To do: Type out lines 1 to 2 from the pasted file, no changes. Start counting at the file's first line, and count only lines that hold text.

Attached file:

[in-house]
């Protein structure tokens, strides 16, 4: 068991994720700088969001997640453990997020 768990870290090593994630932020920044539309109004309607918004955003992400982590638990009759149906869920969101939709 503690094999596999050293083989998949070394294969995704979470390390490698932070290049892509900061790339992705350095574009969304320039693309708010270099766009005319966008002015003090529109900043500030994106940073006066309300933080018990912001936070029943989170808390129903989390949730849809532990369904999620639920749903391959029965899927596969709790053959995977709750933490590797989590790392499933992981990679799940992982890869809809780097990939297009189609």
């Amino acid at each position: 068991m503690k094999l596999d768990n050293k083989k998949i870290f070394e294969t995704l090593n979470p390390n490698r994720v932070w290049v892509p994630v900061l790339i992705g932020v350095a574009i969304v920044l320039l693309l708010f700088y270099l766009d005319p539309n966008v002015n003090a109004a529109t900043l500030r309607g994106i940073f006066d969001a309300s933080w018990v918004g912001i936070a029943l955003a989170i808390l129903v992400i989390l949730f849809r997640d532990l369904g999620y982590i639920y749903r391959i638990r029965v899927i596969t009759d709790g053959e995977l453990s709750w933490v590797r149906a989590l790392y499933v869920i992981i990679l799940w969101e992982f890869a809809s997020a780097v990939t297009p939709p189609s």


[in-house]
């Protein structure tokens, strides 16, 4: 068991994720700088969001997640453990997020 768990870290090593994630932020920044539309109004309607918004955003992400982590638990009759149906869920969101939709 503690094999596999050293083989998949070394294969995704979470390390490698932070290049892509900061790339992705350095574009969304320039693309708010270099766009005319966008002015003090529109900043500030994106940073006066309300933080018990912001936070029943989170808390129903989390949730849809532990369904999620639920749903391959029965899927596969709790053959995977709750933490590797989590790392499933992981990679799940992982890869809809780097990939297009189609």